Wamsley awarded NSF grant to study impact of wakeful rest on memory
If you ever find yourself randomly drifting off to la-la land when you should be riveted to a meeting, professor, presentation or other speaker, it’s OK. In fact, it might even be necessary for building long-term memory.
That’s what Erin Wamsley and a cadre of Furman University undergraduates and other area students will be studying with the help of a three-year, $562,000 NSF RUI grant based on Wamsley’s proposal “RUI: Mechanisms of Memory Consolidation in Offline Wakefulness.”
In her abstract, Wamsley, an associate professor of psychology, explains that new memories are delicate and need to be fortified and reorganized, or consolidated, so they last. Sleep contributes mightily to the formation of memory, but Wamsley will focus on the seconds-long moments when we zone out, relax and rest.
“Rest is not a waste of time,” she said. “Instead, that’s an important time when our recent memories are processed by being replayed and strengthened in the brain. So, we’re trying to describe and understand that process and how it’s different from sleep.”
The grant will fund the study and the high-level work that takes place in the Furman Sleep Laboratory. Already, the lab has provided research training for 45 undergraduates over eight years, which has led to published manuscripts, and numerous students have gone on to graduate school and professions in research and computer science.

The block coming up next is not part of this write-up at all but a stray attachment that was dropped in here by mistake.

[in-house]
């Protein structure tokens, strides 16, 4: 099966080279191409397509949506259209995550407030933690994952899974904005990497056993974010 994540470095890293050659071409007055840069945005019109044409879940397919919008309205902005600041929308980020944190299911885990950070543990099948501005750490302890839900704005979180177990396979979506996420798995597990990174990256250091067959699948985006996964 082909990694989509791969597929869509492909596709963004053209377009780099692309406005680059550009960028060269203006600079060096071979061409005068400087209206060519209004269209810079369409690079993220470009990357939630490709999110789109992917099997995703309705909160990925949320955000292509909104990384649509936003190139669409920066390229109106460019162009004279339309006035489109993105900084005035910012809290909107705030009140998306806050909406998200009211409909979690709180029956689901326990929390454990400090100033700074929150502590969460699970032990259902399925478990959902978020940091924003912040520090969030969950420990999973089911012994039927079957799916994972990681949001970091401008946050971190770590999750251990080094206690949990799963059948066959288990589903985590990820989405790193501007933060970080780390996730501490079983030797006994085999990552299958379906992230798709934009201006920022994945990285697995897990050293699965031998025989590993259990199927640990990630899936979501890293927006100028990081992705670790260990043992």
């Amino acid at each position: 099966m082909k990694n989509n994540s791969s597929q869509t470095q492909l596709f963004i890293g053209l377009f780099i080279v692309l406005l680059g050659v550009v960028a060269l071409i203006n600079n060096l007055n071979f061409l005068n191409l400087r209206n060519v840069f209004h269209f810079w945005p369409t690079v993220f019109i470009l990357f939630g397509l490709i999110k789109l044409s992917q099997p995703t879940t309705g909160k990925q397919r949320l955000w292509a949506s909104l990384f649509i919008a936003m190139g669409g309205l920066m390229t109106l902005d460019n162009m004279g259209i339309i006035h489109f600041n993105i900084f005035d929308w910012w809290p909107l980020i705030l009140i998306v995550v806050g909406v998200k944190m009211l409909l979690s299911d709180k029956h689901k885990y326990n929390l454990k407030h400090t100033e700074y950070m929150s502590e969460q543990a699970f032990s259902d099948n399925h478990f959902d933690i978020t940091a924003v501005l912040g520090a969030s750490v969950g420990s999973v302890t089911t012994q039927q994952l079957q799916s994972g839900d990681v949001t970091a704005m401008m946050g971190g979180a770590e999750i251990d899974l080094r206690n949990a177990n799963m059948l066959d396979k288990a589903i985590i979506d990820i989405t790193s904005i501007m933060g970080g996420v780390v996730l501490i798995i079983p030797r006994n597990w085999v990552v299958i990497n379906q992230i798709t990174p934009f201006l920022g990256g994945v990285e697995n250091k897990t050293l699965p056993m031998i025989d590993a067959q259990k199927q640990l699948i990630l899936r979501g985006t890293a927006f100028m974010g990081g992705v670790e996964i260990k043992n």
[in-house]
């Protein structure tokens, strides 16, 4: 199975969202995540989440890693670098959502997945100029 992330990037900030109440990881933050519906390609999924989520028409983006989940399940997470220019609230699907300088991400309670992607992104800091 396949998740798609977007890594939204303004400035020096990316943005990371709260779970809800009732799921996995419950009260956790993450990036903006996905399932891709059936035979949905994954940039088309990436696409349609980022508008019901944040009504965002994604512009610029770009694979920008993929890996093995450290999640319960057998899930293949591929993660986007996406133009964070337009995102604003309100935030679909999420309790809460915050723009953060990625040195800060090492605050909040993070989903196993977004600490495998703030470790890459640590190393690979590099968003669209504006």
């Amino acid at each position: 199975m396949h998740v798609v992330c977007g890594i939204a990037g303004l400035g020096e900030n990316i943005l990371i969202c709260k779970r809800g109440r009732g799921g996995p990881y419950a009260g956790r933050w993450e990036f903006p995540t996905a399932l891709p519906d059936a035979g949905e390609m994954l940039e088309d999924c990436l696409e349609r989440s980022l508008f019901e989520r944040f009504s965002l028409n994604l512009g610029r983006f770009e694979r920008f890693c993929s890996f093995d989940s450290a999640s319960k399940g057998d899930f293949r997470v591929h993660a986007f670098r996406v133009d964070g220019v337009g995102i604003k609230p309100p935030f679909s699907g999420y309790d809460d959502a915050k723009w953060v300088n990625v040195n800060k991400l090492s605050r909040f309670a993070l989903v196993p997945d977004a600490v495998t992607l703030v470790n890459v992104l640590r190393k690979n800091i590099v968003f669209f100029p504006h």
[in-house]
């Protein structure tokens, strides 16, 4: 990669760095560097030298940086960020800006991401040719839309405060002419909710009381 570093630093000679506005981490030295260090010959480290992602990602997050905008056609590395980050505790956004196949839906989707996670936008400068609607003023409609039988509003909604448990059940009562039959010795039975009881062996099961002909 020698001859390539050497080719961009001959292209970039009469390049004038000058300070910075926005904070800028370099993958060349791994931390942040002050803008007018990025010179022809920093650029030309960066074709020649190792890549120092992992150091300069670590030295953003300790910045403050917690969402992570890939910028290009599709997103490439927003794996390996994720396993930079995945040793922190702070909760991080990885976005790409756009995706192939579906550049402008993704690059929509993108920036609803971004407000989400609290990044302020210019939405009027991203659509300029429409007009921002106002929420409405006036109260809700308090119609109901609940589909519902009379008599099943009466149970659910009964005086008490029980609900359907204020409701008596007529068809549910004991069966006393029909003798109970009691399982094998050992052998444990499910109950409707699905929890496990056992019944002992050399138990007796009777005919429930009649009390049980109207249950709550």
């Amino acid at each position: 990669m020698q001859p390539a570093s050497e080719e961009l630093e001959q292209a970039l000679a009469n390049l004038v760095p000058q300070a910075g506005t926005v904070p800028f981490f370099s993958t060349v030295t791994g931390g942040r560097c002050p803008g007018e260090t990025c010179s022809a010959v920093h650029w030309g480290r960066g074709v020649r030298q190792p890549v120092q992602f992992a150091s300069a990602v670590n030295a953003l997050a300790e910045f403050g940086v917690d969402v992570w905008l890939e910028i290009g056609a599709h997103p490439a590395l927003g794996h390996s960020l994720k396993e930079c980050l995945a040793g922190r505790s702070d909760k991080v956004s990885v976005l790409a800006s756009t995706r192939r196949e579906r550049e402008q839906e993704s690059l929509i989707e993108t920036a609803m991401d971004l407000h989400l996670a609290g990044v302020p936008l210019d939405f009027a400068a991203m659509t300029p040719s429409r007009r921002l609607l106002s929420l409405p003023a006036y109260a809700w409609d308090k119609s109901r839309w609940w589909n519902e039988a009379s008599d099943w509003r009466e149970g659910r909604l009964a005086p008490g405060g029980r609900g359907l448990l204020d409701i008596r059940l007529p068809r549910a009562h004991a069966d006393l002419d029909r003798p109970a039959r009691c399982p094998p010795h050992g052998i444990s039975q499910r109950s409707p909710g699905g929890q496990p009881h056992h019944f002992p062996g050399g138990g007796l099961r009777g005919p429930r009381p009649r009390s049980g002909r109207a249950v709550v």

In addition to supporting the study, the lab and its full-time coordinator, the grant will make it possible for about nine students to work on the research over three years. Each year of the grant, Wamsley will include at least one local high school student or an undergraduate from a minority-serving college, a practice she has followed in previous NSF and NIH awards, which now top $1.1 million, plus several hundred thousand dollars in indirect funds.
Wamsley said she’s interested in how the research might inform conditions like ADHD and maybe even Alzheimer’s, but for now, the project’s goal is to better understand the brain mechanics of memory.
“What we’re doing is really discovering a brain state that may be required for the formation of long-term memory,” she said. “It could have clinical applications for memory disorders ranging from schizophrenia to ADHD, but we’re not there yet.”
Overall, Wamsley is grateful to continue and build on the work she started when she arrived at Furman 10 years ago.
“I’m gratified to be at a place like Furman where we can be focused on undergraduate education and do excellent, top-notch research at the same time, just like at a major research university,” she said.